“Fanaroff and Martin's Neonatal-Perinatal Medicine: Diseases of the Fetus and Infant” by Richard J. Martin, Avroy A. Fanaroff, Michele C. Walsh
from Fanaroff and Martin’s Neonatal-Perinatal Medicine: Diseases of the Fetus and Infant
by Richard J. Martin, Avroy A. Fanaroff, Michele C. Walsh
Elsevier Health Sciences, 2010

These complications include extreme prematurity (less than 28 weeks’ gestation), very low birthweight (less than 1,500 grams), bleeding in the brain, severe asphyxia (lack of oxygen), bacterial meningitis, and shaken baby syndrome (see Chapter 1).

“Cerebral Palsy: A Complete Guide for Caregiving” by Freeman Miller, Steven J. Bachrach
from Cerebral Palsy: A Complete Guide for Caregiving
by Freeman Miller, Steven J. Bachrach
Johns Hopkins University Press, 2017

This group of preterm infants and those infants born at 37 to 38 weeks, classified as early term births, have been less studied than the preterm infants regarding the impact of feeding problems and other complications.

“Pediatric Swallowing and Feeding: Assessment and Management, Third Edition” by Joan C. Arvedson, Linda Brodsky, Maureen A. Lefton-Greif
from Pediatric Swallowing and Feeding: Assessment and Management, Third Edition
by Joan C. Arvedson, Linda Brodsky, Maureen A. Lefton-Greif
Plural Publishing, Incorporated, 2019

Infants born prematurely are at risk for respiratory distress syndrome (RDS), patent ductus arteriosus (PDA), intraventricular hemorrhage (IVH), necrotizing enterocolitis (NEC), and sepsis.

“Management of Common Problems in Obstetrics and Gynecology” by T. Murphy Goodwin, Martin N. Montoro, Laila Muderspach, Richard Paulson, Subir Roy
from Management of Common Problems in Obstetrics and Gynecology
by T. Murphy Goodwin, Martin N. Montoro, et. al.
Wiley, 2010

Preterm infants are at risk for various medical complications in the neonatal period, mostly because their organ systems are not fully ready to function on their own (Jobe & Ikegami, 2000).

“Handbook of Pediatric Neuropsychology” by Andrew S. Davis, PhD, Rik Carl D'Amato
from Handbook of Pediatric Neuropsychology
by Andrew S. Davis, PhD, Rik Carl D’Amato
Springer Publishing Company, 2010

The severity is related to gestational age: the more premature the infant, the more severe the disease.

“Respiratory Care: Principles and Practice” by Dean R. Hess, Neil R. MacIntyre, William F. Galvin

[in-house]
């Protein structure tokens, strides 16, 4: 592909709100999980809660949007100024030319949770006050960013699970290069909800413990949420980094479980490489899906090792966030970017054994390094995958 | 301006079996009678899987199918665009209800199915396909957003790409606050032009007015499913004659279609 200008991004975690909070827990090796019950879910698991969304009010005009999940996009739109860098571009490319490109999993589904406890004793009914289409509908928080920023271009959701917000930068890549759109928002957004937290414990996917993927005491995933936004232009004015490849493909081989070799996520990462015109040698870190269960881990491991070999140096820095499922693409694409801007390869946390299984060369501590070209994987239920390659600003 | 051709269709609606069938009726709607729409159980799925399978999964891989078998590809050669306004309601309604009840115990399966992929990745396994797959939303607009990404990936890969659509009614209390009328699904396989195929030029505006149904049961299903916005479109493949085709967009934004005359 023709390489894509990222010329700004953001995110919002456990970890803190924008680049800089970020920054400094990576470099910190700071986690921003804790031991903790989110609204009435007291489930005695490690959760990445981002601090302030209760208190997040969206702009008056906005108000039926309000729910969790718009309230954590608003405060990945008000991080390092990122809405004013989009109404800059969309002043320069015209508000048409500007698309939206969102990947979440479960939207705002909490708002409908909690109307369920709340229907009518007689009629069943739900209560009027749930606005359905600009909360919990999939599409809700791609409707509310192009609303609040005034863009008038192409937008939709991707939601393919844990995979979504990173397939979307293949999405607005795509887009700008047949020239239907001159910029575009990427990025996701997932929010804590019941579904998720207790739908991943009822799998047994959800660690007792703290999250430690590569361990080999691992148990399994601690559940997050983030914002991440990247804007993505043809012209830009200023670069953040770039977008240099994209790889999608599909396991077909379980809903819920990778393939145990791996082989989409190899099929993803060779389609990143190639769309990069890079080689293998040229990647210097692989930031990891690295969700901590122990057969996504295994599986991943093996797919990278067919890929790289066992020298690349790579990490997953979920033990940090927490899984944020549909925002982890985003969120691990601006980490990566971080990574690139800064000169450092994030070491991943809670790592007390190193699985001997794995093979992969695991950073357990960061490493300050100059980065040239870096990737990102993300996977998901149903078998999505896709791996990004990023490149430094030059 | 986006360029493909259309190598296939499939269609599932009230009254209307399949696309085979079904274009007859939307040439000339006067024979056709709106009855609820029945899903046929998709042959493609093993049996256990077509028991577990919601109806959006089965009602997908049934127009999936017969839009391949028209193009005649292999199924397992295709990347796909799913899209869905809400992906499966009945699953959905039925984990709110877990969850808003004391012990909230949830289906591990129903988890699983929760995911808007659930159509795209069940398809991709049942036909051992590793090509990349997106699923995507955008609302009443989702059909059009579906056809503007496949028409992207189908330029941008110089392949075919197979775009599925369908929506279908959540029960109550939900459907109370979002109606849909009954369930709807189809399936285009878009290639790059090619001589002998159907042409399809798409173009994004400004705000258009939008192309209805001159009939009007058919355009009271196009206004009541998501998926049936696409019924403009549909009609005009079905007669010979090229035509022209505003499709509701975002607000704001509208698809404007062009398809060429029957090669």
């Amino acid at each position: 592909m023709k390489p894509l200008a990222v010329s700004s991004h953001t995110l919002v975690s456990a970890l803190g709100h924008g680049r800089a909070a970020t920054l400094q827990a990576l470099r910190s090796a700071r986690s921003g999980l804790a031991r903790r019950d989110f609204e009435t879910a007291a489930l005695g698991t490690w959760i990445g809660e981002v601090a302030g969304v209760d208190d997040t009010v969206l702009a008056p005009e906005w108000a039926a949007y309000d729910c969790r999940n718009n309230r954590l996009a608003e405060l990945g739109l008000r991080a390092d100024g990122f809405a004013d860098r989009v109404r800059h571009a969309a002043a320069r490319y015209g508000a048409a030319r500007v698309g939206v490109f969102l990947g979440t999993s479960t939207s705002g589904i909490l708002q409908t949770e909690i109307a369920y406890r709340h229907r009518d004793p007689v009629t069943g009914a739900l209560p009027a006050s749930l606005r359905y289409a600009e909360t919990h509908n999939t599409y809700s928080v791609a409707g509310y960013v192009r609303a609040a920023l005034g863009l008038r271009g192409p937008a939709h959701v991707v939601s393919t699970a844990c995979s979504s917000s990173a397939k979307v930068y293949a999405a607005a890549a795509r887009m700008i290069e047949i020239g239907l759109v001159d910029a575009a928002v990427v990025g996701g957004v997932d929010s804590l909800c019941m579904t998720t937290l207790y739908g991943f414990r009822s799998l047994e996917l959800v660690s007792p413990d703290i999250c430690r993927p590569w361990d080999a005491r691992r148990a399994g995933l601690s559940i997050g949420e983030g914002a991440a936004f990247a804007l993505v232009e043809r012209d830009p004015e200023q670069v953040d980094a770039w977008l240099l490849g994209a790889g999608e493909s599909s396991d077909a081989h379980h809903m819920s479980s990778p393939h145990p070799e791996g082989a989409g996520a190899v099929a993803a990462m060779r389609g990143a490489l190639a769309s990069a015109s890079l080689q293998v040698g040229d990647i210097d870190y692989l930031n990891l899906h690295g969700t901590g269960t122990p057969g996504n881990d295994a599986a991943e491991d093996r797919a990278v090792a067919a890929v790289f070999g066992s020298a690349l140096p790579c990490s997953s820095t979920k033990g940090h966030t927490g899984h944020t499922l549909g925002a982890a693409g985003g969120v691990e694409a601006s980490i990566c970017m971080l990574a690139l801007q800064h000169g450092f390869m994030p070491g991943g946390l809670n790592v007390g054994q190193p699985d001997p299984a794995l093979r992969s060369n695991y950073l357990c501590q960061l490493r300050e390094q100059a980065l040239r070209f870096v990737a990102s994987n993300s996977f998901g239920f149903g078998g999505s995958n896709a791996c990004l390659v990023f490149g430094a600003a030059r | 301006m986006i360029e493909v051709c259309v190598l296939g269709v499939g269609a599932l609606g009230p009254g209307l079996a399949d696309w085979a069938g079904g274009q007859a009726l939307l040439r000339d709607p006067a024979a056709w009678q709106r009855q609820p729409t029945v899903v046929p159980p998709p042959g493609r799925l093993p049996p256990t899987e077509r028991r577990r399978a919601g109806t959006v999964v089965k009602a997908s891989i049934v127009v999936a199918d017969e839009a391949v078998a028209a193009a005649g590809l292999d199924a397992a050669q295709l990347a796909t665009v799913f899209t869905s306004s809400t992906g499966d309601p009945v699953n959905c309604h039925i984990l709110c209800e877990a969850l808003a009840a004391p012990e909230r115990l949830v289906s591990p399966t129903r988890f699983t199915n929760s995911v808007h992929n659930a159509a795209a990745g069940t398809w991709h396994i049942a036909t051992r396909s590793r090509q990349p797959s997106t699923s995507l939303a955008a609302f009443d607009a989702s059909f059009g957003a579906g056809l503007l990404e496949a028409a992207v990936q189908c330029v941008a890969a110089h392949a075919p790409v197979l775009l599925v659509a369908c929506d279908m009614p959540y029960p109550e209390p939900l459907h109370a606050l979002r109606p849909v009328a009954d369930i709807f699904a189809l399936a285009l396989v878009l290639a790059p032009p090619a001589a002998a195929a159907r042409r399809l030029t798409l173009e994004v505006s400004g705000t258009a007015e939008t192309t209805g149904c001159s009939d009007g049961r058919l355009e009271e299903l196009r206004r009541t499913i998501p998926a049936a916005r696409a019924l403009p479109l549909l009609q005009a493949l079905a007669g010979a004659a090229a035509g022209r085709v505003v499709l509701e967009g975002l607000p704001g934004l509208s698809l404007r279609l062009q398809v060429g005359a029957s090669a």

from Respiratory Care: Principles and Practice
by Dean R. Hess, Neil R. MacIntyre, William F. Galvin
Jones & Bartlett Learning, 2015

Nurses and health care providers must be cognizant of the risk factors for late preterm infants and be continually vigilant for the development of problems related to the infant’s immaturity (Phillips, Goldstein, Hougland, et al., 2013).

“Maternity and Women's Health Care E-Book” by Deitra Leonard Lowdermilk, Shannon E. Perry, Mary Catherine Cashion, Kathryn Rhodes Alden
from Maternity and Women’s Health Care E-Book
by Deitra Leonard Lowdermilk, Shannon E. Perry, et. al.
Elsevier Health Sciences, 2014

This presentation is cause for concern and often requires intervention such as specialized care at a facility capable of managing preterm labor and premature infants (infants born before 36 weeks’ gestation or weighing less than 5 lb [2 kg] at birth).

“Critical Care Transport” by American Academy of Orthopaedic Surgeons (AAOS), American College of Emergency Physicians (ACEP), UMBC
from Critical Care Transport
by American Academy of Orthopaedic Surgeons (AAOS), American College of Emergency Physicians (ACEP), UMBC
Jones & Bartlett Learning, 2017

Oktay Kutluk

Kutluk Oktay, MD, FACOG is one of the world's foremost experts in fertility preservation as well as ovarian stimulation and in vitro fertilization for infertility treatments. He developed and performed the world's first ovarian transplantation procedures as well as pioneered new ovarian stimulation protocols for embryo and oocyte freezing for breast and endometrial cancer patients.

Mail: [email protected]
Telephone: +1 (877) 492-3666

Bibliography: oktay_bibliography

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  • Being prematurely it suck’s and your thinking why did your parent’s even bring you into this life when your going through problems the through out your life

  • My baby is also premature 26 weeks and he’s 5 years now.. he’s good but the problem is he always get coldand less immunity other than all okay

  • wow 90% is great!!!! i am so happy that they came so far! i was born in the 23rd week and was very lucky. i think it’s very important that parents look after them well while they are still so small